Like steam, electricity, and computers in previous generations, Artificial Intelligence will have count­less applications, many of which have not yet been invented. Incorporated into robots, AI will save humans countless hours. A common example today is a vacuum robot. Using sensors, the robot scans a room, “learns” the position of chairs, couches, and stairs, and then vacuums around them without being instructed by the user. Scholars debate—and no one knows—exactly the extent to which AI will transform our world. In the film, Andrew Ng, one of the world’s leading experts, asserts that it is “the new electricity.” If that’s true, new applications will increase exponentially. Like earlier inventions, AI is not meant to replace humans but allow them to be more productive and free up time for other pursuits.


In mathematics and computer science, an “algorithm” is a procedure for solving a problem. The word goes back to the Persian inventor of the branch of mathe­matics known as Algebra. The scholar’s last name, Al- Khwarizmi, was translated into Latin as Algorithmi. Applied to Artificial Intelligence, algorithms are strings of instructions to perform calculations, process data, estimate probabilities, and complete specific tasks.

Algorithms are the basis for software programs that allow computers to recognize faces, translate speech, identify patterns in data, and solve problems based on logic. Common examples include Goo­gle’s Internet browser, Amazon’s recommendation engine, Waze’s satellite navigation routing system, and people-finders like Skype and Facebook.

Neural Networks

Artificial neural networks are one of the main tools of machine learning. These are software programs based on algorithms that use a “network” of in­ter-connected data points. Essentially, they write their own instructions (computer codes). They use information provided by humans to achieve goals set by humans. While inspired by processing patterns in animal nervous systems, neural networks remain significantly different from biological brains that are far more perceptive, flexible, and creative.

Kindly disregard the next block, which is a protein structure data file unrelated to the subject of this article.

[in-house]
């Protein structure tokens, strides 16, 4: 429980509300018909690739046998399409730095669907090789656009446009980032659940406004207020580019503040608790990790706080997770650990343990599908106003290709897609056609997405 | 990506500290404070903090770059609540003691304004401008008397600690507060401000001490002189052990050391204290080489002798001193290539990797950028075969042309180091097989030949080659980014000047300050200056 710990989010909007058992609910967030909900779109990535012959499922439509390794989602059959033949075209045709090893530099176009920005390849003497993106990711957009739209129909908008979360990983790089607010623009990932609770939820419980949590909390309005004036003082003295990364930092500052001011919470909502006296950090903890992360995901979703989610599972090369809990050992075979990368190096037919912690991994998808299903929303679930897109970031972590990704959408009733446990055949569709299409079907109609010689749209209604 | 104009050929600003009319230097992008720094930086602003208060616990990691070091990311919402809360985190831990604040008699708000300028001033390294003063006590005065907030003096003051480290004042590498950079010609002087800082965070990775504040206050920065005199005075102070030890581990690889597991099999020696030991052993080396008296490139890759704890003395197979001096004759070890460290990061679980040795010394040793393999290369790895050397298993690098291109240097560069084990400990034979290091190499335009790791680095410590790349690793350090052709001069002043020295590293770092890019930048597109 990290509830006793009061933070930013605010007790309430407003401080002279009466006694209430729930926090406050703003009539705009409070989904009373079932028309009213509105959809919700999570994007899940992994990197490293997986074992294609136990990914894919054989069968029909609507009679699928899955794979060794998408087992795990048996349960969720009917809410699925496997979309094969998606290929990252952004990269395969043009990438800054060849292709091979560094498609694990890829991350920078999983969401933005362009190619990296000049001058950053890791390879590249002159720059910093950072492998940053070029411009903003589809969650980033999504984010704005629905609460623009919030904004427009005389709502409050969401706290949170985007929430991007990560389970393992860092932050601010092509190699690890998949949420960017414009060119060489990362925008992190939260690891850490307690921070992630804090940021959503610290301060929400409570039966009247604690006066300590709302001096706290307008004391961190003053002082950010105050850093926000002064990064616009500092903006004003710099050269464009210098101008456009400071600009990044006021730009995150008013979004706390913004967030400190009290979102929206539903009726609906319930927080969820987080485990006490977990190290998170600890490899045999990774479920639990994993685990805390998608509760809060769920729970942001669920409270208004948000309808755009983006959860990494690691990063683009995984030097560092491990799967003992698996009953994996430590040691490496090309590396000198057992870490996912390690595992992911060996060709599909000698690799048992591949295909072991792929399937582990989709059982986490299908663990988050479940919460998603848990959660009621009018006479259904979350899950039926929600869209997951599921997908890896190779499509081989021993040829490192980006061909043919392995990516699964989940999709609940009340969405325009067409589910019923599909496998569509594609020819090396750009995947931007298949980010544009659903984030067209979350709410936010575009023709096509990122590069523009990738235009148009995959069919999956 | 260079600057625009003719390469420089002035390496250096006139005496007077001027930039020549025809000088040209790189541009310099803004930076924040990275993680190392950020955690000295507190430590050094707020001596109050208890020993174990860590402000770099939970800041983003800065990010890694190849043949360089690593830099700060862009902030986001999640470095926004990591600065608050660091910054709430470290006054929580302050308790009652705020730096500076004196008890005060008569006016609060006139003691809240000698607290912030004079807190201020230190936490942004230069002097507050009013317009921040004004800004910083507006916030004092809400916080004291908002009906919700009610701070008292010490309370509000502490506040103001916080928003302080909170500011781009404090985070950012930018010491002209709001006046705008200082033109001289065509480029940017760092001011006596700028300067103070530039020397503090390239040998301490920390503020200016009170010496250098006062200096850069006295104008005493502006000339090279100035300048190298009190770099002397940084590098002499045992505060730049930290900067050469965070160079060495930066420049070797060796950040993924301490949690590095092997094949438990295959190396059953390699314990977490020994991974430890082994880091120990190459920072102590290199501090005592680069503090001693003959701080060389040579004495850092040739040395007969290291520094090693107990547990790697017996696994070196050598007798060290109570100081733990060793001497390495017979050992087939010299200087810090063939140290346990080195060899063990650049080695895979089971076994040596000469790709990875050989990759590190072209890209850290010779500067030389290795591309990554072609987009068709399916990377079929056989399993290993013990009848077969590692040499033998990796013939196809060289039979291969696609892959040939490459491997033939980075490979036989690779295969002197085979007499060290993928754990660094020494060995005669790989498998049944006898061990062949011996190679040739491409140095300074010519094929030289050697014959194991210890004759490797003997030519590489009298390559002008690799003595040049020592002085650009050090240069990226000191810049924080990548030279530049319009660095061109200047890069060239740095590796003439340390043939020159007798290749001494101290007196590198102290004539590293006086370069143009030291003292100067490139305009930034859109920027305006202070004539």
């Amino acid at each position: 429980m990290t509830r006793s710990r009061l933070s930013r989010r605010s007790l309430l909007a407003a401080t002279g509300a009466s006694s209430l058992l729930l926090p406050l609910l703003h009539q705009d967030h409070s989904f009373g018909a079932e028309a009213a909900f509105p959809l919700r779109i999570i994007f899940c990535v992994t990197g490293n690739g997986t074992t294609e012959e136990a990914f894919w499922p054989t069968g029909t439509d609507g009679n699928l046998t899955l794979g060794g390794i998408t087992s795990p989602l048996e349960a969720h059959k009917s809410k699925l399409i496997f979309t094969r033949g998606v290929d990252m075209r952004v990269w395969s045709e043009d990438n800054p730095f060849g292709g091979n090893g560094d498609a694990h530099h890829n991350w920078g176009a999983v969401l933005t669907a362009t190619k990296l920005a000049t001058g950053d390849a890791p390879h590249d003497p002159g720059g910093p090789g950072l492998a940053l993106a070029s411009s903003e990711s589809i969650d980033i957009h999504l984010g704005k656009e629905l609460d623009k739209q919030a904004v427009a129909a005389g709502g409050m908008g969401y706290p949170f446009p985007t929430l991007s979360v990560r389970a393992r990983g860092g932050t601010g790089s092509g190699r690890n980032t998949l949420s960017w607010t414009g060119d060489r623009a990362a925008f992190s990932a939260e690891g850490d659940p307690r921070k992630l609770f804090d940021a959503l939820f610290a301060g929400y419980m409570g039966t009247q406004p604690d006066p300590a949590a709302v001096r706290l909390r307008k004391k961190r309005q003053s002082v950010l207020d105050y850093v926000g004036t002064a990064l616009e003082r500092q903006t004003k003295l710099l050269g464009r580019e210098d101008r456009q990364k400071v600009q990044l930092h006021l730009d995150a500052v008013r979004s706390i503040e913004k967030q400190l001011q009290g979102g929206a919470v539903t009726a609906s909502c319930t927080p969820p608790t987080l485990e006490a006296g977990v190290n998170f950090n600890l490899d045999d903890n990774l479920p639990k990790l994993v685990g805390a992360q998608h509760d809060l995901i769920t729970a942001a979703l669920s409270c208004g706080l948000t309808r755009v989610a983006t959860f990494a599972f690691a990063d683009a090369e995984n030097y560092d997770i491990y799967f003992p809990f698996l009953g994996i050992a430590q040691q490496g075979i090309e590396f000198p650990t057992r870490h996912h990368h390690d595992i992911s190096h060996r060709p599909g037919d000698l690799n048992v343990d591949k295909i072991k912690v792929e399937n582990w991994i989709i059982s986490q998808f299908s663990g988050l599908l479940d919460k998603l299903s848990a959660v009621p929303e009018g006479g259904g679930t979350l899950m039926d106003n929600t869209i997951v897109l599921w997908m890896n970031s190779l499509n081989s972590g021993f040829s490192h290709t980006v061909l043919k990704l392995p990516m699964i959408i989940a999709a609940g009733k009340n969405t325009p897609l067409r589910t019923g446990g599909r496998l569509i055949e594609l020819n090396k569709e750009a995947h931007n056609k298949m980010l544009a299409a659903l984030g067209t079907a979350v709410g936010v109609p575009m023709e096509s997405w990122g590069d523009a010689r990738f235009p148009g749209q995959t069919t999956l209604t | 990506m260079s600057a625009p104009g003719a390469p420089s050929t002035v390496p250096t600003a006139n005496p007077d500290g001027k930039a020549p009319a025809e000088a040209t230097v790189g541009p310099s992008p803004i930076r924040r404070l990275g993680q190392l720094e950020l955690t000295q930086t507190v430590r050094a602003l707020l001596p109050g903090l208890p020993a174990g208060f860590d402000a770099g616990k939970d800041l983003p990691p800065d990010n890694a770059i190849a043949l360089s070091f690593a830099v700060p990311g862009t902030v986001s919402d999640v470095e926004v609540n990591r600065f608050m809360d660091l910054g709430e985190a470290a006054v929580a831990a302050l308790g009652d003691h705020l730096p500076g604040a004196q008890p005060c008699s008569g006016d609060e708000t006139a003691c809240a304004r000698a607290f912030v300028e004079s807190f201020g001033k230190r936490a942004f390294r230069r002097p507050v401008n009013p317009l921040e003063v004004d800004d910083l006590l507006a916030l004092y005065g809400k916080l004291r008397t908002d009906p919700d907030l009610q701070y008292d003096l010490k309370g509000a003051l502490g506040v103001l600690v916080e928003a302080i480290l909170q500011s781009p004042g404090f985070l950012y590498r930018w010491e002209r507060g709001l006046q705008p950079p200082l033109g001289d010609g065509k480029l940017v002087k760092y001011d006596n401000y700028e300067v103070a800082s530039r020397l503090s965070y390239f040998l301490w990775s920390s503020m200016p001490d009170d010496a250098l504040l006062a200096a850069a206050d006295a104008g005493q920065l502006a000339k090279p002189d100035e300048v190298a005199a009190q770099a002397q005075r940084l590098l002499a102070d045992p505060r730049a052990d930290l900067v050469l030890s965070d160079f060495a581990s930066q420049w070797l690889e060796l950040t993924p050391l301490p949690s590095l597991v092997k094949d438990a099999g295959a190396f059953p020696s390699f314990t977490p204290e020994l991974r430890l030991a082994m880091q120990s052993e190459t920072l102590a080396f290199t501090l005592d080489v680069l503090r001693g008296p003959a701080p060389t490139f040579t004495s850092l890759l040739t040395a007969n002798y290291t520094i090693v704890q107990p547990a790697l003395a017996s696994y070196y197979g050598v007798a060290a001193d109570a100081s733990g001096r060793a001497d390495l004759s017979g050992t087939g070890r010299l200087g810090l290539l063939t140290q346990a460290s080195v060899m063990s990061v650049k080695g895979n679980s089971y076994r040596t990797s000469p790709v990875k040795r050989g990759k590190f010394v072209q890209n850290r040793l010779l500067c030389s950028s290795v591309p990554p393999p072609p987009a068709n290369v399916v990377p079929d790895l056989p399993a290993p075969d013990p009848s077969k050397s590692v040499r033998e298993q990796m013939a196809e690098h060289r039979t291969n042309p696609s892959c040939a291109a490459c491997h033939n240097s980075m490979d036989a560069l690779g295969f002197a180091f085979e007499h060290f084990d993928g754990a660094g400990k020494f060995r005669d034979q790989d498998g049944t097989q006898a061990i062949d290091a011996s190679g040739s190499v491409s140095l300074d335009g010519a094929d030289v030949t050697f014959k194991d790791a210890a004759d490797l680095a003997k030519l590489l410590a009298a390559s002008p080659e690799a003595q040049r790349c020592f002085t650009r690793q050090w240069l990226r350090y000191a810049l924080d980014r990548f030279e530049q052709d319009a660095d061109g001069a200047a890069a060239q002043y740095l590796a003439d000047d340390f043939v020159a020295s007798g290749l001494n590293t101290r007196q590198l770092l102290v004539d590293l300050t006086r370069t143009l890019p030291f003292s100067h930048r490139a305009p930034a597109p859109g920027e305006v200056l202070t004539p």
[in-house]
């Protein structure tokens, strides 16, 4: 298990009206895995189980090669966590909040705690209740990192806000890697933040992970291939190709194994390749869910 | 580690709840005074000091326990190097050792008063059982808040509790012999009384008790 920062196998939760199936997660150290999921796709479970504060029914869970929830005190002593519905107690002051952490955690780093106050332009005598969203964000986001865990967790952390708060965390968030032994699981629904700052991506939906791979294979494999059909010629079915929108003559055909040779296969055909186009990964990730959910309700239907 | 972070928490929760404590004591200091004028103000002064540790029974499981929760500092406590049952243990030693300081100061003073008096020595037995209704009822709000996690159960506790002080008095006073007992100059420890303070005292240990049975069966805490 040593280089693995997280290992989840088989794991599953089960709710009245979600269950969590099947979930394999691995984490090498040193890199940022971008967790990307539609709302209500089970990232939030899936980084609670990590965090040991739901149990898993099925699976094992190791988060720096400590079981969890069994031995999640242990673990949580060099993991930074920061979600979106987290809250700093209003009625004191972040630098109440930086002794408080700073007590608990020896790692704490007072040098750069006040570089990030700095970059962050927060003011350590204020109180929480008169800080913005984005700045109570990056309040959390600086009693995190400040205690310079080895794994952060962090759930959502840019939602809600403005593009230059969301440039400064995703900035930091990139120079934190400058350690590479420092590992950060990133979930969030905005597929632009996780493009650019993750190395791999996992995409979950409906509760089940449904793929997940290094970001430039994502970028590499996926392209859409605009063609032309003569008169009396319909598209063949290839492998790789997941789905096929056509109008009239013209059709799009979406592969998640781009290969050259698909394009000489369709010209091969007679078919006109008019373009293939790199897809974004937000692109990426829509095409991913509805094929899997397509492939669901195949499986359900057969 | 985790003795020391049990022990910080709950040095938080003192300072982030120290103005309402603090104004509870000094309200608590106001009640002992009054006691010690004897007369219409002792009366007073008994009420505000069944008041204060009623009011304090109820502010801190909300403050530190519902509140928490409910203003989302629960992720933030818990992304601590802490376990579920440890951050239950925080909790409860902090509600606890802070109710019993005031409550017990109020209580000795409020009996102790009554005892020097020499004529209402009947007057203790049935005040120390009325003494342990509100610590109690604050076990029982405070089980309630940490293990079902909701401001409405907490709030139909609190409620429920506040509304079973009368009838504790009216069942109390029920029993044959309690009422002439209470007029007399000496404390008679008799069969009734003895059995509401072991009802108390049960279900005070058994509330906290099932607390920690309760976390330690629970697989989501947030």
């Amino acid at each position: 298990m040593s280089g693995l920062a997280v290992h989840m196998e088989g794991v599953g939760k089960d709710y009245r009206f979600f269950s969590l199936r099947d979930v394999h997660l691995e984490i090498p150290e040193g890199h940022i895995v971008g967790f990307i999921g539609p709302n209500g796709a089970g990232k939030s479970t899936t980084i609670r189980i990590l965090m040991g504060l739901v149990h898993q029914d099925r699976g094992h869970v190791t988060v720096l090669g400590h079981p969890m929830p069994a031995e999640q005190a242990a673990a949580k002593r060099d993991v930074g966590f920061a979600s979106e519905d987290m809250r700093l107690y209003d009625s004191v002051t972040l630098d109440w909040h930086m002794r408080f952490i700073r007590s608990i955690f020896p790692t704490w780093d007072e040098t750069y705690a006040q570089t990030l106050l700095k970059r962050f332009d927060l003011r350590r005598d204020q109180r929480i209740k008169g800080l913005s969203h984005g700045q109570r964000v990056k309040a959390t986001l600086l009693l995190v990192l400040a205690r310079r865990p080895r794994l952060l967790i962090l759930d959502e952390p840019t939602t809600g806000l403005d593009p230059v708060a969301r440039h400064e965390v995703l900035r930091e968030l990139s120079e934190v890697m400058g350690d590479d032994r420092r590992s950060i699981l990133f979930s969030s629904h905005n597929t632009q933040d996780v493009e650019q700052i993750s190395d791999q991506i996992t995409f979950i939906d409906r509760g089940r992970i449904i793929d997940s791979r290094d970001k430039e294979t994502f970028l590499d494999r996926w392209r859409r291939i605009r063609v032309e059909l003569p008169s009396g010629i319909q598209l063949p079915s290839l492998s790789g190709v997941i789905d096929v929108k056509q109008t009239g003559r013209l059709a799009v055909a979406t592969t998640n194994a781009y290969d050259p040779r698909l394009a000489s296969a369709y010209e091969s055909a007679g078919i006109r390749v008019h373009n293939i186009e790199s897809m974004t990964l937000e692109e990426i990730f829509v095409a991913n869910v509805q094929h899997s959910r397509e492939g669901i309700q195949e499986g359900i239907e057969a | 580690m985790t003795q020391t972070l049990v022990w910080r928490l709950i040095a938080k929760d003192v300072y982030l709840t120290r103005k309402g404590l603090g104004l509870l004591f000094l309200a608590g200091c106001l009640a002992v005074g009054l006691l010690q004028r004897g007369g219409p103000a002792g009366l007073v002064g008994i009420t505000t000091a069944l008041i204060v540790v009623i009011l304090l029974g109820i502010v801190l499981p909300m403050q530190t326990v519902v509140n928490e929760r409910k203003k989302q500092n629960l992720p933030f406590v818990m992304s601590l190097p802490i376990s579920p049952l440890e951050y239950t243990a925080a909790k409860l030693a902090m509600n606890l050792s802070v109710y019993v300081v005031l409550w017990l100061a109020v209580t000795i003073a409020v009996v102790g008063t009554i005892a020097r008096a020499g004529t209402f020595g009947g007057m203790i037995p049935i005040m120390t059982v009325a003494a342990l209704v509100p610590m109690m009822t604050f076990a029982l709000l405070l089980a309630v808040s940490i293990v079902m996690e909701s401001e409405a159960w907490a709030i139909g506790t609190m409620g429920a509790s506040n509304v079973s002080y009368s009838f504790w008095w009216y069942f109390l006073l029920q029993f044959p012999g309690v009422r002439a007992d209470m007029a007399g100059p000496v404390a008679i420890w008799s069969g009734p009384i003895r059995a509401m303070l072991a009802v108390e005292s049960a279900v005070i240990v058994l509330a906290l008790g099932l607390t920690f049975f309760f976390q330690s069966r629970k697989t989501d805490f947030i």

To picture how machine learning works, imagine a factory conveyor belt. After the raw material (data) is placed on the conveyor belt, it travels along a pro­duction line. At each stop, the data is examined for a different set of features. For example, if the job of the neural network is to recognize a bottle of water, the first stop might analyze the brightness of the object’s pixels. At the next stop, the network might analyze the distribution of pixels to determine the shape of the object. At the end of the production line, the computer gives its results. Human beings then measure the software’s accuracy. For example, if the neural network has mistaken a bottle of whiskey for a bottle of water, the human programmer marks the answer “wrong.” The machine goes back and reprocesses the data again (and again) until its margin of error approaches zero. After awhile, the network carries out its task without further human help.

These “deep learning” neural networks are being ap­plied to an increasingly wide variety of fields, includ­ing speech and sound recognition, drug design, med­ical analysis, board games, financial investment, and many other specialties, producing results that are sta­tistically more accurate than those of human experts.

The ability to “think” about data does not mean that AI is “sentient,” however. Neural networks are devised to achieve specific outcomes using large amounts of data. Even when attached to robots, neural networks solve only the problems assigned them by humans. These programs are “intelligent” only in the sense that they learn from their mistakes. Scientists call this “narrow intelligence,” as opposed to “general intelligence,” which humans possess but no computer is expected to have anytime in the foreseeable future. Human intelligence is self-aware, learns from an example of one, and informed by emotion. Narrow AI is task specific and data-driven. Narrow AI can identify a picture of a bottle of water. General intelligence knows what to do with the bottle.

One commonsense way to think about the differ­ence between narrow and general intelligence is that people talk to—but not with—their phones. A user may ask a phone for driving directions, but the phone itself has no curiosity or questions about the information it provides. It has no real mind.

Big Data